The men of Humayun Ahmed's films | The Daily Star
12:00 AM, July 20, 2018 / LAST MODIFIED: 01:26 AM, July 20, 2018

The men of Humayun Ahmed's films

A skilled storyteller in his own right, Humayun Ahmed's narrative prowess was eminent in his films. During the 90s when rampant commercialisation resulted in over-glammed, action-packed, blockbuster-style cinema led by testosterone-fuelled heroes, Ahmed's films exhibited a knack for well-rounded and socially relevant narratives. Starting from his first movie to his last, Ahmed threaded together tales of love, political self-determination, and heroism—all of which have a complex relation with gender and masculinity. He explored these concepts through his memorable characters, who still remain favourites with Bengali film audiences from the 90s onward. What is remarkable about Ahmed's films is that his idea of people was not static—his characters became more fluid and complex as time went by. Looking at three of Humayun Ahmed's films from three different stages of his career, it becomes more and more evident that the writer's attempt at understanding the male character beyond its traditional roles evolved with time.

Initially, Ahmed displayed a classic understanding of male characters. In his first movie, Aguner Poroshmoni (1995), he explored masculinity in a traditional framework—in which men who exhibit physical strength, bravery, aggression, and emotional toughness towards violence are on top of the gender hierarchy. These attributes are idealised for male characters who are shown to dominate others. In that way, masculinity of this film unfolds in two cases: first as the conditions of war itself, and second, as the heroic freedom fighter protagonist.

The film tells the story of a middle-class family stuck in Dhaka during the Liberation War of 1971. Ahmed depicts war almost solely as a project of exploitation of men by men. Apart from domestic roles, women are not involved in war, and strikingly, neither are they portrayed as victims. Scenes of war-struck Dhaka are constructed as homosocial spaces, be it the military, the guerrilla resistance, the tea-stall, or the office. War only has space for men who emit leadership and extroversion akin to the male protagonist, Bodi, played by Asaduzzaman Noor. And those who exhibit “weak” attributes such as fumbling, pleading, fear, are either victims of intimidation or are killed in the film.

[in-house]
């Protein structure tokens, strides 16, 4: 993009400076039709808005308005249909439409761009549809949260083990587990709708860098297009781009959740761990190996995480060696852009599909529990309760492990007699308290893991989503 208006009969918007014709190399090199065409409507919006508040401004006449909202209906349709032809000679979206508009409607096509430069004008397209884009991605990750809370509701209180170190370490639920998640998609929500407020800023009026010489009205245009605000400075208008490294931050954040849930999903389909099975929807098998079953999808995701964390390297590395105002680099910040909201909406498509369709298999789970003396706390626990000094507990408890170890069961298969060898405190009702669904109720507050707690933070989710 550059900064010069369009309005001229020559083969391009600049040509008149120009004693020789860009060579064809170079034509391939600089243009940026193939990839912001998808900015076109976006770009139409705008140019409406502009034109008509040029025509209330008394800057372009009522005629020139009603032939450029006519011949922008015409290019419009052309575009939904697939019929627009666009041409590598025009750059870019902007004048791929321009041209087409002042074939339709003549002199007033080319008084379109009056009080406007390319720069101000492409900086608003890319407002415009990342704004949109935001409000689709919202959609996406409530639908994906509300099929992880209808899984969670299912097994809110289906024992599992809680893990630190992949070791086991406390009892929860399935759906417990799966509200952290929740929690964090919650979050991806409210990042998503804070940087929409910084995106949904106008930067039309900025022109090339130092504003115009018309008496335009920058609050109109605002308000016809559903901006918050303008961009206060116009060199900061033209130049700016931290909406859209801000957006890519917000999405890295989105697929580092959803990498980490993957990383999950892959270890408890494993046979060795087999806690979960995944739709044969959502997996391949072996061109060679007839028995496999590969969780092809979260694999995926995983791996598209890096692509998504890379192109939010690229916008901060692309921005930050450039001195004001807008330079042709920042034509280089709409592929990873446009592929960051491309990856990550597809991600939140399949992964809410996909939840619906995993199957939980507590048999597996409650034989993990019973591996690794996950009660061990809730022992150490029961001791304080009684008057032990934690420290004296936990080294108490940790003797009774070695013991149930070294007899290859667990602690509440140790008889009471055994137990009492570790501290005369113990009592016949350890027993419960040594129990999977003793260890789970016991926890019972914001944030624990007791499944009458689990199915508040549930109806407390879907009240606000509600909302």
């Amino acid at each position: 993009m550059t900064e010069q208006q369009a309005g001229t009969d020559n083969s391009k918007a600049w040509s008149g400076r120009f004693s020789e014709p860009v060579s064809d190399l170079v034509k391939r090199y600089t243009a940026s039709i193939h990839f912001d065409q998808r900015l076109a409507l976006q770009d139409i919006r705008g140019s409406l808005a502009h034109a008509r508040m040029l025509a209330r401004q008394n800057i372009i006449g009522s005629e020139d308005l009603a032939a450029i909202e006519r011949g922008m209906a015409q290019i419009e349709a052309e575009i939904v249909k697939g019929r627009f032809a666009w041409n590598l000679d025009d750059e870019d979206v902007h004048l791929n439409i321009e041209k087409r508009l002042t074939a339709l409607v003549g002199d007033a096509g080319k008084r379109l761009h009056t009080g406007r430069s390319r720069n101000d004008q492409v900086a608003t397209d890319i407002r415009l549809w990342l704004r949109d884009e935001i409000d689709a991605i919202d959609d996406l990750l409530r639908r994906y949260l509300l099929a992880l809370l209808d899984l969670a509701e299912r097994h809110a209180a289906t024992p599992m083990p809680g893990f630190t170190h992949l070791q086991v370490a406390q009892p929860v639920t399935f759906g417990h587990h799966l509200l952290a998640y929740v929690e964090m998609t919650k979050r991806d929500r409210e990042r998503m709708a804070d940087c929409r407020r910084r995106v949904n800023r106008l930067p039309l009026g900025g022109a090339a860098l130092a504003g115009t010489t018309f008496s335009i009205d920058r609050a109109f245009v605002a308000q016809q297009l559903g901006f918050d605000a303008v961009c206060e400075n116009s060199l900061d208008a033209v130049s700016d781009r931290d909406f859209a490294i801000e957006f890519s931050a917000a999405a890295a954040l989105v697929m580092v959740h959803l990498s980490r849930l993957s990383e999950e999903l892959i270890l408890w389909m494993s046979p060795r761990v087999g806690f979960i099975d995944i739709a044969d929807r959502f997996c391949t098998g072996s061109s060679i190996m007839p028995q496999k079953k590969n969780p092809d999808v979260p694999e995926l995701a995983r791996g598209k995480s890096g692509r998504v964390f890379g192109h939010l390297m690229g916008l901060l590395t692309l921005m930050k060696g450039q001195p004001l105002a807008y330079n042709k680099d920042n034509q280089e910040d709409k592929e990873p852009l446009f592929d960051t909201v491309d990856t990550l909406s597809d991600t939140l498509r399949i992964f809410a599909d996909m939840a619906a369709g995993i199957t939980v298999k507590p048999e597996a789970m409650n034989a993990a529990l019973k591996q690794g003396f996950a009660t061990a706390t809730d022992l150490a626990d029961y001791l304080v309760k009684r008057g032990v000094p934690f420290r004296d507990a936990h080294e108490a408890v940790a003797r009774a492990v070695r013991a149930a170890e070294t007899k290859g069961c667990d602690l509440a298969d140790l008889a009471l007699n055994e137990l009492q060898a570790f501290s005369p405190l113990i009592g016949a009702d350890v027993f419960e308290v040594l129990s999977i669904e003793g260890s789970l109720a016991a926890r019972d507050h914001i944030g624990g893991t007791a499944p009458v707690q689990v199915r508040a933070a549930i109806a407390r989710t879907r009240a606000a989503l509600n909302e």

The family gives temporary refuge to freedom fighter Bodi, who is constructed as the ideal man—righteous and courageous. He is desirable in all senses, he is kind to animals, he is respectful to women, he doesn't discriminate along class lines, he takes care of his mother and sister, and also fights for his country. Bodi exhibits hegemonic masculinity— personality traits that are rewarded by social institutions; other men who do not exhibit such alpha-male behaviour are measured as inferior in relation to characters like Bodi.

These roles become further defined when the character is contrasted with that of Ratri's, the female protagonist, played by Bipasha Hayat, who becomes infatuated with Noor's character. Their developing romance dally around gendered behaviour. Ratri embodies the soft-imagination of the war while Bodi is the hard-imagination—he has a material impact in changing the conditions of war but Ratri's scope within the war is limited to keeping up the spirit of liberation through songs and poetry. Ratri feels helpless in the conditions of war while Bodi feels purposeful. Her character is constructed as fragile, unable to confront loss, experiencing frequent nightmares, and breaking into fits. This construction implies that men's lives are meaningful and women's purpose is to ensure that these men never lose sight of that meaning.